Working in the community | BCHydro Power Smart for Schools

Working in the community

Introduce electrical safety hazards that can be encountered at work and how to stay safe.

Activity Image
30 mins


This interactive activity gives us the information needed to identify potential hazards by watching a video that presents electrical safety hazard scenarios and poses questions to discuss as a class.

Single screen mode

A single screen and laptop is used for watching the video and answering questions together as a class.

Before you begin, make sure:

  • You’re connected to the internet
  • You’re projecting your screen for the class to see

Launch activity

Need help with using quiz activities in the classroom?
Check out our Getting started guide.

Getting started guide

Multi-player mode

Multi-player mode allows you to run the activity while your students participate (either individually or in small groups) on their own phones, tablets, or computers.

Before you begin, make sure:

  • You and your students are all connected to the internet
  • You’re projecting your screen for the class to see

Launch activity

Need help with using quiz activities in the classroom?
Check out our Getting started guide.

Getting started guide


What you'll need

  • You’ll need internet access, a computer and screen set up to watch a video.

  1. Let students know we’ll be watching a video that presents possible safety hazards that may exist in everyday life.
  2. Watch the video as a class. The video will pause and a multiple-choice question will appear on the screen. Have students discuss the scenario and question as a group or in pairs and then decide as a class which answer or answers are correct.
  3. Select the correct response and discuss as a class.
  4. Continue on to the next scene - there are 9 questions in total.
  5. After watching the video, reflect on what we learned. Were there any surprises? How did the class do? What are the three keys to electrical safety?
  6. Conclude the activity by providing a visual representation of the safe distance to stay back from a downed power line. Use a tape measure to mark out 10 metres in the classroom, gym, or outdoors.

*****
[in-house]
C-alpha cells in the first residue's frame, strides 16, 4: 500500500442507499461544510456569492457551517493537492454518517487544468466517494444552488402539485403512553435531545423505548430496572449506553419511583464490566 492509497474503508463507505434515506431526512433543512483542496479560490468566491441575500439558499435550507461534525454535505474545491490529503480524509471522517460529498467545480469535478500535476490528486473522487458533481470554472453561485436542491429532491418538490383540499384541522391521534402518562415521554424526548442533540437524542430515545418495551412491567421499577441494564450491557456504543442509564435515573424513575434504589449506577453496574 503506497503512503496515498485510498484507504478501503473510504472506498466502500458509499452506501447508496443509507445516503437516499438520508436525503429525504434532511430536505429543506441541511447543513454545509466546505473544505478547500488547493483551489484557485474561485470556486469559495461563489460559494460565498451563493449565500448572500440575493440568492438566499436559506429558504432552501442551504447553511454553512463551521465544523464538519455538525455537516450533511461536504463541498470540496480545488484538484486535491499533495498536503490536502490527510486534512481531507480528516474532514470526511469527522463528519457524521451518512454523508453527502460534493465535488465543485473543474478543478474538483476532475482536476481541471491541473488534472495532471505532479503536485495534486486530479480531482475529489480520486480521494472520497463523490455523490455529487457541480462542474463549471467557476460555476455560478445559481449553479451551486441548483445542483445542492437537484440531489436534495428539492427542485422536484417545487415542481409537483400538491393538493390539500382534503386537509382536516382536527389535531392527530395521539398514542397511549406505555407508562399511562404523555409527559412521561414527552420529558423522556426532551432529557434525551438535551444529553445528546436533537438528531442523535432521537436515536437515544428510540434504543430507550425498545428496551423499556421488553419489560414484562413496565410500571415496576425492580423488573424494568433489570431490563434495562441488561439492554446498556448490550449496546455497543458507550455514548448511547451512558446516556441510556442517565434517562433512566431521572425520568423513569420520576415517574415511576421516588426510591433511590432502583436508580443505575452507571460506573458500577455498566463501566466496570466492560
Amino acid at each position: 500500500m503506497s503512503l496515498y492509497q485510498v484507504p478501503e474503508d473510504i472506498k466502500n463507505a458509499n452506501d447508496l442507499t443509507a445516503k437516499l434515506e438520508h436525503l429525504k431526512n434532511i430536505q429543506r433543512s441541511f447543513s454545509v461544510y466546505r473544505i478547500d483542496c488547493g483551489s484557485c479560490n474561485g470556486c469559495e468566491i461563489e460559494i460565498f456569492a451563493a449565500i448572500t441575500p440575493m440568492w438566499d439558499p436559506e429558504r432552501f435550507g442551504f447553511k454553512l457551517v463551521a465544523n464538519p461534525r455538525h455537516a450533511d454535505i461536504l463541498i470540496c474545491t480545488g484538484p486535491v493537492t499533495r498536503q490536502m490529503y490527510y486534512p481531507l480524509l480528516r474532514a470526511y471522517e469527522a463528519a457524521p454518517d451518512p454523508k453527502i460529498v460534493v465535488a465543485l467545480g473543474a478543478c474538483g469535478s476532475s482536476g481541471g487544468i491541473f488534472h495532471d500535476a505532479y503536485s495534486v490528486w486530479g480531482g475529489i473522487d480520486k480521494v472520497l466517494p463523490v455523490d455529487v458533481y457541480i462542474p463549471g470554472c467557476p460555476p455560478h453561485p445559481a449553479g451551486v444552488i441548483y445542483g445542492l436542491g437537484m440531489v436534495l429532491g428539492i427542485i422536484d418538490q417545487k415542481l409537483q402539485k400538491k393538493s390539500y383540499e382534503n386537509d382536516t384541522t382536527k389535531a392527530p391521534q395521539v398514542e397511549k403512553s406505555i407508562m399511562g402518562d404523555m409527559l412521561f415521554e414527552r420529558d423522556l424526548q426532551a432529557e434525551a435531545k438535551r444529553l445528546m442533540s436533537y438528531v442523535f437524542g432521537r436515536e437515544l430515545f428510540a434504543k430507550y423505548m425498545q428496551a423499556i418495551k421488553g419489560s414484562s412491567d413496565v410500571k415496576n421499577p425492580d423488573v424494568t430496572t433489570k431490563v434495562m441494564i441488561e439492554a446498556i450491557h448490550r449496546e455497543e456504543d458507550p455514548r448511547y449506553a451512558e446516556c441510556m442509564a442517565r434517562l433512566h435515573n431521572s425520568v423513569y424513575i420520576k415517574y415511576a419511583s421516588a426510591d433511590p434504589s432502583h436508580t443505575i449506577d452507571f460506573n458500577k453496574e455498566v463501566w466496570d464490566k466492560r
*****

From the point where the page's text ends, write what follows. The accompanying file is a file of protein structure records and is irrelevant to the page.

Modify or extend this activity

  • Review this blog that underlines the danger of high voltages on the ground and illustrates the concept of step potential.
  • Have students create a graphic novel, comic or poster to demonstrate understanding of what to do if they see a downed power line.
  • Educate others about electrical safety:
    • Create an electrical safety display at school.
    • Have students take the finished product home to share the message with family members.

Teaching Notes

If it's down, it's a danger. Stay back at least 10 metres and dial 911.

Always assume that downed or damaged power lines are live, even if they're not sparking or making any sound.


A downed line may be on the ground or caught in a tree. Wherever it's landed, it can be a danger to yourself and others.


To be safe, shuffle (don't walk or hop) 10 metres away from a downed wire. Keep others in the vicinity at least a bus-length away.


If you see a downed line, call 911 as soon as you can. Why 911? Emergency services can dispatch a team immediately to secure and keep your area safe, and will contact us right away.

Get more information about power outages, electrical safety, and trees & power lines at

Why do you need to shuffle?

When live power lines touch the ground, electricity flows into the ground and spreads in irregular circles (much like ripples in a pond after a stone is cast). As you get further away from the source, the electrical voltage (potential) weakens (10 metres being a safe distance). Electricity always flows from high potential to lower potential (much like a car in neutral gear rolling down a hill) and the reason why we shuffle is to ensure that your body is on the same voltage level. Humans are very good conductors of electricity; but, if we remain on the same voltage, then the electricity has no motivation to travel through your body (much like a car in neutral gear on a flat street). That’s why birds don’t get electrocuted while perched on power lines: their two feet are at the same electrical potential/voltage.


  • Assess students’ participation in class discussion.
  • Assess students’ understanding of the three keys to electrical safety.

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